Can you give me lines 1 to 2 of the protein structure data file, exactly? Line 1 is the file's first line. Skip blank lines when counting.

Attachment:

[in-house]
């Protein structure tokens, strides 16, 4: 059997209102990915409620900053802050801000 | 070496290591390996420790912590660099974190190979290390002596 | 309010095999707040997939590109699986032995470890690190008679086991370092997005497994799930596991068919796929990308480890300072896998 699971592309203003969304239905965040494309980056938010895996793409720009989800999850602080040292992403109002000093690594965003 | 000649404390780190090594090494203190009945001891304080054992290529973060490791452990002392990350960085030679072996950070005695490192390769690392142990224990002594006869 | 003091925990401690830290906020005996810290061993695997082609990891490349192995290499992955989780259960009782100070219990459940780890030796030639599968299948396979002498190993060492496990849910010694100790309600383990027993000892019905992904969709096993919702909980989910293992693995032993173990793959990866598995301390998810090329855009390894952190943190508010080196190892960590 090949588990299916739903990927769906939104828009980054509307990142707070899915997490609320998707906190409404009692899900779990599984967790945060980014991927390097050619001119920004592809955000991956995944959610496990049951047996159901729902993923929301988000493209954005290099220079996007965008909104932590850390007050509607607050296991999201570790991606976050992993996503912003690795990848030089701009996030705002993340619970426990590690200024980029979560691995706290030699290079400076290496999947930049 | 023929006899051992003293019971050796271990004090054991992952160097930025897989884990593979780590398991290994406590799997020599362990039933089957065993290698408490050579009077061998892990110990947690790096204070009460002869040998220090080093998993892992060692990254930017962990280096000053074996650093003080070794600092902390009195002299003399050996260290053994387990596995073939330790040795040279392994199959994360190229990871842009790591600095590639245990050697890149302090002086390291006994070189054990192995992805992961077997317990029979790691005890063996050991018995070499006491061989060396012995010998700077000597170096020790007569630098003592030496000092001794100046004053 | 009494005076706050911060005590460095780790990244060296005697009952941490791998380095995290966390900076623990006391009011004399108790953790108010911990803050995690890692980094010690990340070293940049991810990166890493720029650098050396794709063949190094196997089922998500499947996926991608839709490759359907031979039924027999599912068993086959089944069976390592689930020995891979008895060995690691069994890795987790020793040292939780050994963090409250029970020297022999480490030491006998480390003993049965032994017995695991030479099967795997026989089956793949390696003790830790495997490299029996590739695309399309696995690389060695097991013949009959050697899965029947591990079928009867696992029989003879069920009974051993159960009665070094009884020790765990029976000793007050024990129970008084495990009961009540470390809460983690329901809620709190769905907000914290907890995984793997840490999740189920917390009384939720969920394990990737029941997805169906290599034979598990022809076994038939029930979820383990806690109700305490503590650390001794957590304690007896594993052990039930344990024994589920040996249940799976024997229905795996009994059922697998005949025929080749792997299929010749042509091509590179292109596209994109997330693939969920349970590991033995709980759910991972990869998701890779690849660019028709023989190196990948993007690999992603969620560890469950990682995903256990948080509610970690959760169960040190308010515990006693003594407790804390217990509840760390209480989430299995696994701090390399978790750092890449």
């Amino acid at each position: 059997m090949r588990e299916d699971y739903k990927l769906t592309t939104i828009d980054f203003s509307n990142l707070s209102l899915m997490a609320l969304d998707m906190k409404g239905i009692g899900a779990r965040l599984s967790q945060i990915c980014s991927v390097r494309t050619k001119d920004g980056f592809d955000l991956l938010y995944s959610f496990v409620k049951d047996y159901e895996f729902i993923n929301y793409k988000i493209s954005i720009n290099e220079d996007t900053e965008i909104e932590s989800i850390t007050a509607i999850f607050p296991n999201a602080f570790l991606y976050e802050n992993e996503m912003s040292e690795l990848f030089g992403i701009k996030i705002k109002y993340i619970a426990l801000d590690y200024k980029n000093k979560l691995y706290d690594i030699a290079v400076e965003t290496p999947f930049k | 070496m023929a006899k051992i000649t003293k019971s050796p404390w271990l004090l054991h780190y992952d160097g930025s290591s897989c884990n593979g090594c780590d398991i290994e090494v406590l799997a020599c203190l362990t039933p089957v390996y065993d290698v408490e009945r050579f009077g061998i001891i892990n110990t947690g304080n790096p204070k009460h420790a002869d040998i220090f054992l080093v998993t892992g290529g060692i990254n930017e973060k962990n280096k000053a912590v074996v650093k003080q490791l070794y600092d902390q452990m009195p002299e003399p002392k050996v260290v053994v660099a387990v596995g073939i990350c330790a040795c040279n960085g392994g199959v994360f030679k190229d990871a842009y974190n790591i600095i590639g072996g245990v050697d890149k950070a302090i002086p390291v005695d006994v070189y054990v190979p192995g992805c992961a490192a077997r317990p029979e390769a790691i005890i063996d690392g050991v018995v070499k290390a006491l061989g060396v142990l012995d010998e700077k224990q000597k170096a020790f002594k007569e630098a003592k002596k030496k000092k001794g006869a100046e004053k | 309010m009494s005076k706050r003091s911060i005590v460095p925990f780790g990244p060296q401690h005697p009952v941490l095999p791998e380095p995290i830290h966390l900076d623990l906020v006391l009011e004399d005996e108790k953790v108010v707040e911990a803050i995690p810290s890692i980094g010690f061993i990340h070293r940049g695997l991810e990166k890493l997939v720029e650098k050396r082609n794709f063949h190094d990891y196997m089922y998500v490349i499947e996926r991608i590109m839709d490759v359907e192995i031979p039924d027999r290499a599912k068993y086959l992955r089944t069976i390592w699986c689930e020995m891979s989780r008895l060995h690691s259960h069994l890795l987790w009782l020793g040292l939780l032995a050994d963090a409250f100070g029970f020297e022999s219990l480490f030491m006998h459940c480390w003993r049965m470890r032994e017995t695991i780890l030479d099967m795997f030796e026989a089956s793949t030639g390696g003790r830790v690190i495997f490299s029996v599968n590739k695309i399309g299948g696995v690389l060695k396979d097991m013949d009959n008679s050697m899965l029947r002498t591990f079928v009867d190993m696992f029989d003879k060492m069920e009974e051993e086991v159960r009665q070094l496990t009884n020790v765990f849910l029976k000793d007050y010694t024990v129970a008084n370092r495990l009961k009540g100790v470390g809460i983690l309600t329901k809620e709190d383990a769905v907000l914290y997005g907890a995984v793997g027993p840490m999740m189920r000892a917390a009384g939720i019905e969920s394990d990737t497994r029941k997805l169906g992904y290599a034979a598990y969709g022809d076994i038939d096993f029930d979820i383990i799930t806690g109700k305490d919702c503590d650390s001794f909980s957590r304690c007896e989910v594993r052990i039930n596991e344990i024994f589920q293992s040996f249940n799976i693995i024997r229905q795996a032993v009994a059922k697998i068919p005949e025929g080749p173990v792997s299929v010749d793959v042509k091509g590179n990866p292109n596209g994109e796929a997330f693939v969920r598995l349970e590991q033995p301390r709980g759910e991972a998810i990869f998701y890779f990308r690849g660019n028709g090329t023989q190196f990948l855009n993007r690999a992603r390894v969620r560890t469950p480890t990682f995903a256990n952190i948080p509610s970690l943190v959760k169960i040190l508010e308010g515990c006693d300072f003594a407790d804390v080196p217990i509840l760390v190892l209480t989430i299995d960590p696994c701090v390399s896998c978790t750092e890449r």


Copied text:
[in-house]
């Protein structure tokens, strides 16, 4: 059997209102990915409620900053802050801000 | 070496290591390996420790912590660099974190190979290390002596 | 309010095999707040997939590109699986032995470890690190008679086991370092997005497994799930596991068919796929990308480890300072896998 699971592309203003969304239905965040494309980056938010895996793409720009989800999850602080040292992403109002000093690594965003 | 000649404390780190090594090494203190009945001891304080054992290529973060490791452990002392990350960085030679072996950070005695490192390769690392142990224990002594006869 | 003091925990401690830290906020005996810290061993695997082609990891490349192995290499992955989780259960009782100070219990459940780890030796030639599968299948396979002498190993060492496990849910010694100790309600383990027993000892019905992904969709096993919702909980989910293992693995032993173990793959990866598995301390998810090329855009390894952190943190508010080196190892960590 090949588990299916739903990927769906939104828009980054509307990142707070899915997490609320998707906190409404009692899900779990599984967790945060980014991927390097050619001119920004592809955000991956995944959610496990049951047996159901729902993923929301988000493209954005290099220079996007965008909104932590850390007050509607607050296991999201570790991606976050992993996503912003690795990848030089701009996030705002993340619970426990590690200024980029979560691995706290030699290079400076290496999947930049 | 023929006899051992003293019971050796271990004090054991992952160097930025897989884990593979780590398991290994406590799997020599362990039933089957065993290698408490050579009077061998892990110990947690790096204070009460002869040998220090080093998993892992060692990254930017962990280096000053074996650093003080070794600092902390009195002299003399050996260290053994387990596995073939330790040795040279392994199959994360190229990871842009790591600095590639245990050697890149302090002086390291006994070189054990192995992805992961077997317990029979790691005890063996050991018995070499006491061989060396012995010998700077000597170096020790007569630098003592030496000092001794100046004053 | 009494005076706050911060005590460095780790990244060296005697009952941490791998380095995290966390900076623990006391009011004399108790953790108010911990803050995690890692980094010690990340070293940049991810990166890493720029650098050396794709063949190094196997089922998500499947996926991608839709490759359907031979039924027999599912068993086959089944069976390592689930020995891979008895060995690691069994890795987790020793040292939780050994963090409250029970020297022999480490030491006998480390003993049965032994017995695991030479099967795997026989089956793949390696003790830790495997490299029996590739695309399309696995690389060695097991013949009959050697899965029947591990079928009867696992029989003879069920009974051993159960009665070094009884020790765990029976000793007050024990129970008084495990009961009540470390809460983690329901809620709190769905907000914290907890995984793997840490999740189920917390009384939720969920394990990737029941997805169906290599034979598990022809076994038939029930979820383990806690109700305490503590650390001794957590304690007896594993052990039930344990024994589920040996249940799976024997229905795996009994059922697998005949025929080749792997299929010749042509091509590179292109596209994109997330693939969920349970590991033995709980759910991972990869998701890779690849660019028709023989190196990948993007690999992603969620560890469950990682995903256990948080509610970690959760169960040190308010515990006693003594407790804390217990509840760390209480989430299995696994701090390399978790750092890449």